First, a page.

And so from that point on, once the "true" Harry Morton was returned from the waiting room in the future, it was only Larry Keating's televersion that was seen in Toobworld. This would lead into the sequel (after Gracie retired), as well as into a crossover with 'Love That Bob!' (which also featured George, Gracie, and Harry's wife Blanche.)
That crossover, by the way, puts Harry and Blanche into the running for the TV Crossover Hall of Fame. Perhaps for next June as a Gemini entry (unless the 'Softly, Softly' team finally gets their due.)
Thanks for the inspiration, Ivan!
Thursday, July 1, 2010
Of course, U.S. TV network suits took notice and have decided to adapt it for the audience over here. This is a common enough practice in Toobworld, with some of the strongest examples being 'All In The Family', 'Sanford & Son', 'Three's Company' and now 'The Office' which keeps making new copies in other lands. From south of the border came the many clones of 'Betty la fea", including ABC's 'Ugly Betty'. ABC is currently running a summer series called 'Scoundrels' which is based on a New Zealand show, 'Outrageous Fortunes'.
And the trend works in reverse with foreign adaptations of 'Married With Children', 'Charlie's Angels', and all three of the major 'Law & Order' franchises.
What makes these adaptations easier to accept in Toobworld is in the revisions of the major characters. The situation can remain the same, but it helps if the characters' names were at least different. This is what was so hard about trying to find a way in which both the American and the original British versions of 'Life On Mars' in the same TV dimension - just about everybody had the same name in the remake. We had to wait until the American series played out to its conclusion before we could come up with the proper splainin. Even then we pulled a muscle trying to twist our way through the pretzel logic of it all. At least with the new Spanish version, the names have been changed... if not to protect the innocent, at least to protect what's little left of my sanity.
So here we are with news of a remake of 'Being Human'. Remember 'Being Human'? That's what this post started out with as a topic. According to a report posted by Michael Ausiello of Entertainment Weekly, the three main characters in the American adaptation will be named Aidan (the vampire), Josh (the werewolf) and the ghost will be Molly. In the original series, they are Mitchell, George, and Annie, respectively. And the show will take place in the Boston area.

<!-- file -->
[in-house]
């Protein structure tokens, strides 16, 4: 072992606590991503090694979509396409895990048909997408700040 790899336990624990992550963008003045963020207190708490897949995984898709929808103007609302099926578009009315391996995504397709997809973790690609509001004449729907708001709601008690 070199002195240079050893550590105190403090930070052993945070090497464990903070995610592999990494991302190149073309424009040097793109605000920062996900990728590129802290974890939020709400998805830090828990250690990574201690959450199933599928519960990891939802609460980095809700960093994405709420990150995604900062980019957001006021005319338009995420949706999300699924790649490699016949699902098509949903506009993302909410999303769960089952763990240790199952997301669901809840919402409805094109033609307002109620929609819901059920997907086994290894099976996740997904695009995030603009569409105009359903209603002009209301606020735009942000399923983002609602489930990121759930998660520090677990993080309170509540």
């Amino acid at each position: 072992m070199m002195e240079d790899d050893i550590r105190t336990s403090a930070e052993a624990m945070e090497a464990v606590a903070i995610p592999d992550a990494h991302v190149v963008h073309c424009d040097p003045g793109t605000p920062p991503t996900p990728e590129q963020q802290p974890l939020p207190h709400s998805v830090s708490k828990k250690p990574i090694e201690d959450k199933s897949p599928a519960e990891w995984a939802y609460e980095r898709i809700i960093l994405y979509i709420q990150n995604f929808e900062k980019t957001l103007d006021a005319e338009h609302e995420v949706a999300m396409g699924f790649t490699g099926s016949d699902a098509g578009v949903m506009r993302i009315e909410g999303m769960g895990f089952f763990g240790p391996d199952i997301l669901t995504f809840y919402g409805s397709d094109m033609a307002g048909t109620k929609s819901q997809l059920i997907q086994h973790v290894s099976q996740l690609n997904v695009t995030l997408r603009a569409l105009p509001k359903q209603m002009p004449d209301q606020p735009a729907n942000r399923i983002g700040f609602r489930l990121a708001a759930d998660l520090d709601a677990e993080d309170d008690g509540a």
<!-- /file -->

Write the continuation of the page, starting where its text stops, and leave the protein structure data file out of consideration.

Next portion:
The one thing that may be hard to reconcile is placing the show in a shared Toobworld timeline with 'True Blood', in which vampires are now able to live openly among humans. With the original series, the splainin is that the Tru-Blood drink hasn't been approved for consumption in Great Britain. With 'Moonlight' from a few years ago, series has been placed on the timeline before Tru-Blood was introduced on the market. (I haven't given much thought to 'The Vampire Diaries'.)
The producers of this new version of 'Being Human' could have mixed up the character revisions a little more, though. It seems like vampires as leading characters are always males. Why couldn't the girl be the vampire, or even the werewolf? And if the ghost was the male, then they could have retained the name of George. Why? First off, as a tip of the hat to 'Topper'. But also they could have then hired T.R. Knight to play the role as his character from 'Grey's Anatomy', the late Dr. George O'Malley......
Alas, he's a character from an ABC show and the new 'Being Human' will be on Syfy. Only in the Toobworld dream-state is such an idea possible....
I never noticed it before but in that 'Being Human' picture, George the werewolf is standing in front of that globe-shaped light. It gives it the impression of a full moon. Nice touch.....
It's Toobworld Central's way of thinking that Ricky didn't have great relations with his own father - if he even knew the man whom we believe to be dear old dad: Michael Bennett. Back in 1940, Michael Bennett was in charge of a fuel depot outside Hastings. Despite being married - and having his wife right there with him in the office - Bennett leered at the women driving the tankers and would find any excuse to touch them. Before the month of September, 1940, was out, Bennett had reason to be a bit bolder in his attentions on these younger women, and it's possible one of them returned his affections. Eventually, she might have become pregnant by him, although she more than likely ended up raising the child on her own. If this theory of relateeveety plays out, this girl's last name would have been Hanson. Through Ricky Hanson's son Luke, we might also project the family tree into the 27th Century to find Professor Hobbes - chronicled in Toobworld as taking a tour on the planet "Midnight". Heading in the other direction along the Hanson lineage, Michael Bennett may have been an illegitimate son himself. If so, his father may have been Hurry Fenwick, who was connected to the Royal London Hospital in Whitechapel at the turn of the 20th Century. SHOWS CITED:
Can't think of a better reason than that to feature him in the "As Seen On TV" gallery....
(Seen here with his father, Prince Charles)
AS SEEN IN:
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(Prince Charles was portrayed by Martin Turner)
Wednesday, June 30, 2010